Sidwell Introduces New Technical Theater Class

This semester, Sidwell introduced a new tech theater class taught by Rebecca Pfeil. Pfeil, a newly hired teacher, substituted for the class last year as part of an internship for her graduate degree.

Prior to joining Sidwell, Pfeil acquired years of experience in theater productions. Since starting tech theater at her local youth theater when she was 14, she has worked at many theaters as a stage manager, as well as in wardrobe and other tech positions. She also spent five years as Production Manager at a non-profit youth theater company. During this time, Pfeil produced 33 productions, including some world premieres and touring productions.

The reason I was drawn to tech is because I love theater, and I love knowing how things work.

— Rebecca Pfeil

This year’s class is slightly different from other years. In the past, both introduction and advanced classes were offered. However, this year, the class is a hybrid of new and returning students, offering a shared learning experience.

Assistant Upper School Principal for Academic Affairs Robert Gross explained that theater tech work is collaborative, and the advanced students can help teach newer students and share their experiences.

Next year, however, the school hopes to reintroduce the individual Introduction and Advanced Theater Tech classes.

Pfeil welcomes all students, as there are no prerequisites to join either the Intro to Tech Theater class or to be on a crew for a show. Aside from attending class, there are some outside time commitments for Intro to Tech Theater students, as they must be involved in one smaller technical theater role in a production, mostly during production week and performances.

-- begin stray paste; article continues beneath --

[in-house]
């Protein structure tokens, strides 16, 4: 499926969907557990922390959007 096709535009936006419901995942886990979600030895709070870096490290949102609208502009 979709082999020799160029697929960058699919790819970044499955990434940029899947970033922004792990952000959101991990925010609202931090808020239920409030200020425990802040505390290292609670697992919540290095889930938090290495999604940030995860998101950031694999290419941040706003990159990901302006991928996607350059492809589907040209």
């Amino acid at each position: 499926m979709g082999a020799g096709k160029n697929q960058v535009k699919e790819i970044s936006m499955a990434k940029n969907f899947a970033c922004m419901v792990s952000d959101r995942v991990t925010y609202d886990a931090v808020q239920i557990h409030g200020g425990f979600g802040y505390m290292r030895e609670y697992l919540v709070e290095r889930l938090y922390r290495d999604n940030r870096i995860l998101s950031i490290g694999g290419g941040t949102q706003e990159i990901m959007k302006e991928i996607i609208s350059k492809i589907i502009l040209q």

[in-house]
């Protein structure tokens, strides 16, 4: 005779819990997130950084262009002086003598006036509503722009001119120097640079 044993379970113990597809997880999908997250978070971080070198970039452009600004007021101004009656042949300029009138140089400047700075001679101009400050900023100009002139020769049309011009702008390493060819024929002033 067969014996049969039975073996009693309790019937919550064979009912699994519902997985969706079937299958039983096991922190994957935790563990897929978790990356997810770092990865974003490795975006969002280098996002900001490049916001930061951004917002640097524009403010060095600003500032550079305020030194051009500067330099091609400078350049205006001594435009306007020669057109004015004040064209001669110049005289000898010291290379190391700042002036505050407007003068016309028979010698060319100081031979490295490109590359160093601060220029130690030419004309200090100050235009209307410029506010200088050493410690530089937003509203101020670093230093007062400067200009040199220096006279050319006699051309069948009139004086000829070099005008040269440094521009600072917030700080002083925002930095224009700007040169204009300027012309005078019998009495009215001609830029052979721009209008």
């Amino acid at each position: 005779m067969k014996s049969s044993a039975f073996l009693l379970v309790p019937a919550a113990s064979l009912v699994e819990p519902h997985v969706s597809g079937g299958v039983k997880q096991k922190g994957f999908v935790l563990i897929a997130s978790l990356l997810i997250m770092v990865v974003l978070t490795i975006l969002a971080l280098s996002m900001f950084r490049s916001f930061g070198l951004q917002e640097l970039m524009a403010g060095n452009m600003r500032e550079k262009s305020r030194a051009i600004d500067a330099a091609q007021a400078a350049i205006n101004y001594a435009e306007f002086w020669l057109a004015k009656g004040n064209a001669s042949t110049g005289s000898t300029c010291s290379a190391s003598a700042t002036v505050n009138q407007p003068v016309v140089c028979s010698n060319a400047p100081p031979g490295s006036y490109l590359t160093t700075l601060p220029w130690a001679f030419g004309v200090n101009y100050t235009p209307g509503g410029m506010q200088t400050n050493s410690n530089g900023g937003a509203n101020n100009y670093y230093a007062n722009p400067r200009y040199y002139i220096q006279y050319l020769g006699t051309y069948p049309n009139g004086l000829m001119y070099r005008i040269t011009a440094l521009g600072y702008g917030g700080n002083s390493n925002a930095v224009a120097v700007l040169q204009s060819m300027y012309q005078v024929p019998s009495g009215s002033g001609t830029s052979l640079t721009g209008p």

Completing the Intro to Tech Theater course is a requirement for joining the Advanced Technical Theater, unless a student has permission from a teacher. Advanced students must assume larger roles in the productions, such as being a stage manager who oversees and takes charge of many aspects of a performance.

Advanced Tech students also have greater outside-of-class requirements, although time commitments vary based on what the student is working on. For example, stage managers or assistant stage managers will be needed earlier on in the rehearsal schedule. Students need to attend rehearsals at least once a week, as well as during production week. Most productions generally have an eight-to-nine week rehearsal schedule with four rehearsals per week.

The productions offer tech students lots of opportunities.

“Tech encompasses many aspects including, set, costumes, props, rigging, lights, sound, stage management and more depending on the show,” Pfeil said.

For Sidwell’s upcoming production, “Urinetown,” students are building a platform for the set. Most of the set is being built at an off-campus scene shop. The school has a partnership with Encore Stage in Arlington, where the spring musical crew is working on the set. No prior experience is necessary, since the needed skills will be taught in class and in the shop.

“The most challenging and sometimes most exciting part is that each show is different,” Pfeil said, referencing the different designs and technical aspects. Live shows pose a particular challenge, but Pfeil encourages her students to adapt quickly and in a creative manner to continue the show and keep the audience unaware of any challenges.

Many are excited for the Tech Theater class and all the different aspects it entails. Pfeil mentioned that having a vast knowledge of tech theater is important and can help people find what they are most interested in. The class also teaches students to learn about the work it takes behind the scenes for a show to go on.

“The reason I was drawn to tech is because I love theater, and I love knowing how things work,” Pfeil said. “Some people may be drawn to tech because they like theater but do not want to act. If anyone is interested, they should try it out,” she added.